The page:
What to Do When Your Rent is Too High

You have some options if your rent is too high, even though it may feel bleak.

A calendar page with notes to pay rent and utilities.
(Image credit: Getty Images)

Like seemingly everything else, the cost of rent continues to rise in the United States. There is good news: wild, double-digit increases of the pandemic-era have subsided, giving way to normal upticks — but rent prices are still much higher than in 2019.

Rent prices increased by just .77%, or $15, between March 2023 and March 2024, according to Rent.com. But compared to March 2020, prices are up 21.78%, or $373. The country is, in general, still stabilizing after massive price increases, which peaked in August 2022 at $2,053, per Rent.com.

Subscribe to Kiplinger’s Personal Finance

Be a smarter, better informed investor.

Save up to 74%

Sign up for Kiplinger’s Free E-Newsletters

Profit and prosper with the best of expert advice on investing, taxes, retirement, personal finance and more - straight to your e-mail.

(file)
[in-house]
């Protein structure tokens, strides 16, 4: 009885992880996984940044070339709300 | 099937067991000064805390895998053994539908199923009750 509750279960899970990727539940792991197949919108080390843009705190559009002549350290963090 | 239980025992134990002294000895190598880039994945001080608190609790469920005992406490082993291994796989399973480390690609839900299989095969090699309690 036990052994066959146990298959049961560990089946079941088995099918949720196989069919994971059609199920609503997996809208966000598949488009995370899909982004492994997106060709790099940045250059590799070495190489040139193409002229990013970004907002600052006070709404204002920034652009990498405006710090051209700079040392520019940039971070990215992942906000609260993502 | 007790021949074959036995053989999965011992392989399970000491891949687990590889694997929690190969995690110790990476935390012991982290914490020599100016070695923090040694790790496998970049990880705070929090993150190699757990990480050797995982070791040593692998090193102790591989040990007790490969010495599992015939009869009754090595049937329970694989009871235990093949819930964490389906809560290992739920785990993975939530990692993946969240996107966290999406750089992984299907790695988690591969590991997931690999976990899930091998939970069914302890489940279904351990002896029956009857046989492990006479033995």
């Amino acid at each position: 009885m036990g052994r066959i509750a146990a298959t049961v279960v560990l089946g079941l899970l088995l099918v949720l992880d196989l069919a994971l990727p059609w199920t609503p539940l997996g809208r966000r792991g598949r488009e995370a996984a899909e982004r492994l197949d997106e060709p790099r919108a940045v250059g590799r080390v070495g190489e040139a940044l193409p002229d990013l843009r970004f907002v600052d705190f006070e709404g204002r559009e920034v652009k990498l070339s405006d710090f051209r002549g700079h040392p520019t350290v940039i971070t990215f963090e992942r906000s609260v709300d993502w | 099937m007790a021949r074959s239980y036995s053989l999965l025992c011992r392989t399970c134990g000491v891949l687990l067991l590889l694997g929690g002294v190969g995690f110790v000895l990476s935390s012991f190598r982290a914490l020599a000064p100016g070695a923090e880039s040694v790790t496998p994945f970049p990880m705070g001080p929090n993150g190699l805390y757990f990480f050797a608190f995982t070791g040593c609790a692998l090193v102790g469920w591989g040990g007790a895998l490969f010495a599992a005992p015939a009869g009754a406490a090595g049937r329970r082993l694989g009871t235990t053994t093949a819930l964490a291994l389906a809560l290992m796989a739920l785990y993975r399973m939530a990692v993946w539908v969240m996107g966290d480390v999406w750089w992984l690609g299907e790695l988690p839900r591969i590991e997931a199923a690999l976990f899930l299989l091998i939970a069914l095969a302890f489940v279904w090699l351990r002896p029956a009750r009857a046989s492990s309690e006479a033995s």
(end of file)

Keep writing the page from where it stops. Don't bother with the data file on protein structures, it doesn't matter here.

Profit and prosper with the best of expert advice - straight to your e-mail.

Sign up

To continue reading this article
please register for free

This is different from signing in to your print subscription

Why am I seeing this? Find out more here

Senior Retirement Editor, Kiplinger.com

Elaine Silvestrini has worked for Kiplinger since 2021, serving as senior retirement editor since 2022. Before that, she had an extensive career as a newspaper and online journalist, primarily covering legal issues at the Tampa Tribune and the Asbury Park Press in New Jersey. In more recent years, she's written for several marketing, legal and financial websites, including Annuity.org and LegalExaminer.com, and the newsletters Auto Insurance Report and Property Insurance Report.